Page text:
In the Classroom

The archive of this teacher-friendly, hands-on webinar will empower and inspire you to use learning technology in the classroom and for professional productivity. As appropriate, specific classroom examples and ideas have been shared. View the session with a few of your teaching colleagues to find and share new ideas. Find additional information and links to tools at the session resource page. Learn more about OK2Ask and upcoming sessions here.
 This resource requires Adobe Flash.

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Vanishing: The Extinction Crisis is Far Worse than you Think - CNN

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6 to 12
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This CNN interactive takes an in-depth look at vanishing species around the globe along with the reasons for their disappearance. Scroll through to discover how humans are causing species...more
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This CNN interactive takes an in-depth look at vanishing species around the globe along with the reasons for their disappearance. Scroll through to discover how humans are causing species to go extinct at a rate 100 times faster than normal. Watch videos as scientists describe physical changes occuring on the earth's surface, view interactives demonstrating animal habitat changes, and more.

tag(s): animals (288), conservation (126), earth (232), earth day (112), endangered species (39), habitats (84)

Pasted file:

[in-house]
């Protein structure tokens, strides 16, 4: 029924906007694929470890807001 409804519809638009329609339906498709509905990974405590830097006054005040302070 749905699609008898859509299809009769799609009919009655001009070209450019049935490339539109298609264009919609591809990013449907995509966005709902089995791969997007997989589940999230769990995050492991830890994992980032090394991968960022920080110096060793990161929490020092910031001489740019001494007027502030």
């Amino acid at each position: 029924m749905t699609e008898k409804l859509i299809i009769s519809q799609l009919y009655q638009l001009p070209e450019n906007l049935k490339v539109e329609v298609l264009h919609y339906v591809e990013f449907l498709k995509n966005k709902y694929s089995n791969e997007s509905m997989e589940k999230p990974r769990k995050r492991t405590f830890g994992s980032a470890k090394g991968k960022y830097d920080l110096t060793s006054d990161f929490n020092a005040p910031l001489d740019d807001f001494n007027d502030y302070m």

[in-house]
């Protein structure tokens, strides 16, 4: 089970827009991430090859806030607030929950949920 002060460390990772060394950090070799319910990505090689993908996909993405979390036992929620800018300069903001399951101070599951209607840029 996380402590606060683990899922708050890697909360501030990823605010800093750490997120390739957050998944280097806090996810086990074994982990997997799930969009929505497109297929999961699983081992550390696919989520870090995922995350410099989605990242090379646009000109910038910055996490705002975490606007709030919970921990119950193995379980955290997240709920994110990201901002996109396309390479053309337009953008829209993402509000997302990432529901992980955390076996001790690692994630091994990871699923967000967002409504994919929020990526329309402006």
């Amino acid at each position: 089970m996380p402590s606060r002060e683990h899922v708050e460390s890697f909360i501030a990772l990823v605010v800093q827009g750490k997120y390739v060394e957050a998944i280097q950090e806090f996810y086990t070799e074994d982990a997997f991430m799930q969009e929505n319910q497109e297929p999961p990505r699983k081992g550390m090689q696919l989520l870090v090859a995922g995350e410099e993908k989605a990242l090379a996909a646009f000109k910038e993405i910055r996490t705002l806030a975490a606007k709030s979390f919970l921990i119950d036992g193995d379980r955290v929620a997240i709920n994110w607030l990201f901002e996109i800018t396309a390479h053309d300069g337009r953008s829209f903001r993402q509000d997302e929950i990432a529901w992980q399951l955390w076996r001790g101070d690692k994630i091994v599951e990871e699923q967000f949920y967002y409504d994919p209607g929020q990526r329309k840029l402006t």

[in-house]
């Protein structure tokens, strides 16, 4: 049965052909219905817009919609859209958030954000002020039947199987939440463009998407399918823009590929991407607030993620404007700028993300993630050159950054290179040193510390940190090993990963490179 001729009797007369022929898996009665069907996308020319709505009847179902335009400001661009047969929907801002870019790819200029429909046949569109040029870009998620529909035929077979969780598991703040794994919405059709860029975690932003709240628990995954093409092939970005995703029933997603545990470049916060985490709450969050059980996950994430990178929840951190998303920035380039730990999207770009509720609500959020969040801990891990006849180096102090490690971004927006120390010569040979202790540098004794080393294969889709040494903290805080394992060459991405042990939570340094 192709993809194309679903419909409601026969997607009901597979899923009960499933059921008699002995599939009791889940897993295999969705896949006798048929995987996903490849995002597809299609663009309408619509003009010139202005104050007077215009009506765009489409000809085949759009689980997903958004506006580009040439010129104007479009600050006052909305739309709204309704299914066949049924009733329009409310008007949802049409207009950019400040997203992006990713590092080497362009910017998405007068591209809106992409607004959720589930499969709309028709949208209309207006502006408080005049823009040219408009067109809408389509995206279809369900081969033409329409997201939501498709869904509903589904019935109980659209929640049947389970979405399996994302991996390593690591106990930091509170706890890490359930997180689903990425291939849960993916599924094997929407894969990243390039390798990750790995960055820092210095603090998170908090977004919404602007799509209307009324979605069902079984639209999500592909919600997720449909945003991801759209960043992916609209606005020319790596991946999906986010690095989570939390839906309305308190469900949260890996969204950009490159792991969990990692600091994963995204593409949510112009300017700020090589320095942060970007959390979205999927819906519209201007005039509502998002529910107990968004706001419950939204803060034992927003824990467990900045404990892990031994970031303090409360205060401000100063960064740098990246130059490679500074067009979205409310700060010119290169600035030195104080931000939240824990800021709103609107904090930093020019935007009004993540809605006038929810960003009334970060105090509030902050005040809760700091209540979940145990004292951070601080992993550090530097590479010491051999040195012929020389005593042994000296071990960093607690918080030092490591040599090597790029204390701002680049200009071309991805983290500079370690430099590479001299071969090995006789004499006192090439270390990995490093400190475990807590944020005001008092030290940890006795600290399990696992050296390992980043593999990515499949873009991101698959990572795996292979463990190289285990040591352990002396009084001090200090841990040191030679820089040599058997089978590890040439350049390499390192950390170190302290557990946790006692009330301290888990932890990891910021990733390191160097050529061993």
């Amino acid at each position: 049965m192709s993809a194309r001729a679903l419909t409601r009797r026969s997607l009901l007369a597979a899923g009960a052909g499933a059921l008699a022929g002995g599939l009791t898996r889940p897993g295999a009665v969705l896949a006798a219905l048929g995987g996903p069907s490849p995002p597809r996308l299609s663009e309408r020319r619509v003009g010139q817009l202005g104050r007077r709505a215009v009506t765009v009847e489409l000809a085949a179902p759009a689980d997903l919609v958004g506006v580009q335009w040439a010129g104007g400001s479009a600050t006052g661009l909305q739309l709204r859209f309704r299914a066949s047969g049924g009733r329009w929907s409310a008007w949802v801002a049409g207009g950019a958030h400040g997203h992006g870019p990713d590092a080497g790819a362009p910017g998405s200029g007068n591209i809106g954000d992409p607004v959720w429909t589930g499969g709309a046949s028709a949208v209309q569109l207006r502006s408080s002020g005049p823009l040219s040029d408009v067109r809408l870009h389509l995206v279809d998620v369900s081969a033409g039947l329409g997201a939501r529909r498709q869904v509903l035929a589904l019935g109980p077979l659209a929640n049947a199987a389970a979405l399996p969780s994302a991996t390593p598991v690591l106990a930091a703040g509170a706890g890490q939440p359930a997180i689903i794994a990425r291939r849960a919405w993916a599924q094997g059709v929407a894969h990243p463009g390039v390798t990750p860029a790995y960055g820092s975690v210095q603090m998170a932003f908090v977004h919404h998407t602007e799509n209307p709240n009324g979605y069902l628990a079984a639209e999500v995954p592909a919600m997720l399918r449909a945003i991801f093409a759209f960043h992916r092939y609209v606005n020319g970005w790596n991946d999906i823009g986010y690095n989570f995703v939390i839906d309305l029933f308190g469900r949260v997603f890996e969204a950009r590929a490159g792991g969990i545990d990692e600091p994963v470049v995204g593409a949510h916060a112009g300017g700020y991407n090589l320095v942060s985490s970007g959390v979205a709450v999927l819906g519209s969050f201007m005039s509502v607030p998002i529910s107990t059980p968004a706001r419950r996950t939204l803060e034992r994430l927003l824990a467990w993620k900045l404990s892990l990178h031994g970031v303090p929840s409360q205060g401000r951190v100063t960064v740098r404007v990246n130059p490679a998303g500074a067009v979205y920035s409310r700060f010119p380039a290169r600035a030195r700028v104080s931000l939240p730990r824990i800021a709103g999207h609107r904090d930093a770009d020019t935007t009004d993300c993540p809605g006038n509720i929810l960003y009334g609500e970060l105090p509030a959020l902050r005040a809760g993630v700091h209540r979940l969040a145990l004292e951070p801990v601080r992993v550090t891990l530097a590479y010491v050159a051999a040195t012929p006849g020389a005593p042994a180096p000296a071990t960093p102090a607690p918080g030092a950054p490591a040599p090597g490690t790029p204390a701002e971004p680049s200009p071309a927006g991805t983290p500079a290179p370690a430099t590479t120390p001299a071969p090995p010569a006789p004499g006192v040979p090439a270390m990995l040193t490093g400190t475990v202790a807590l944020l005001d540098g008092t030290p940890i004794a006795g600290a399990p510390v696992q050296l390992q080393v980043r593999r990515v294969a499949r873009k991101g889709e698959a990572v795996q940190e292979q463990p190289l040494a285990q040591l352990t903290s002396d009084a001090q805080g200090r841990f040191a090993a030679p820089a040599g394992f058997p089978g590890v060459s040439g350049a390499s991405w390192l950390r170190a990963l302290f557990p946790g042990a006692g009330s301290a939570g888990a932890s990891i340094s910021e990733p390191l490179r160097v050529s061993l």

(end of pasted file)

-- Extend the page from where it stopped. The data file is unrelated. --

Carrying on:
In the Classroom

This site is perfect for use on interactive whiteboards as an introduction to any unit on animals, habitats, or earth conservation. Explore together, then allow students to explore in depth on their own. Have students either individually or as groups choose a topic found on this site to research further. If you are new to integrating technology you may want to have students create a presentation using Slidestory, reviewed here. Looking for something different? Have students use Microsoft Sway, reviewed here, to create an interactive presentation including charts, videos, and images.

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World of 7 Billion - Population Connection

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6 to 12
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World of 7 Billion provides a broad variety of resources and information for teaching about world population. Discover the ever changing world and United State's current population...more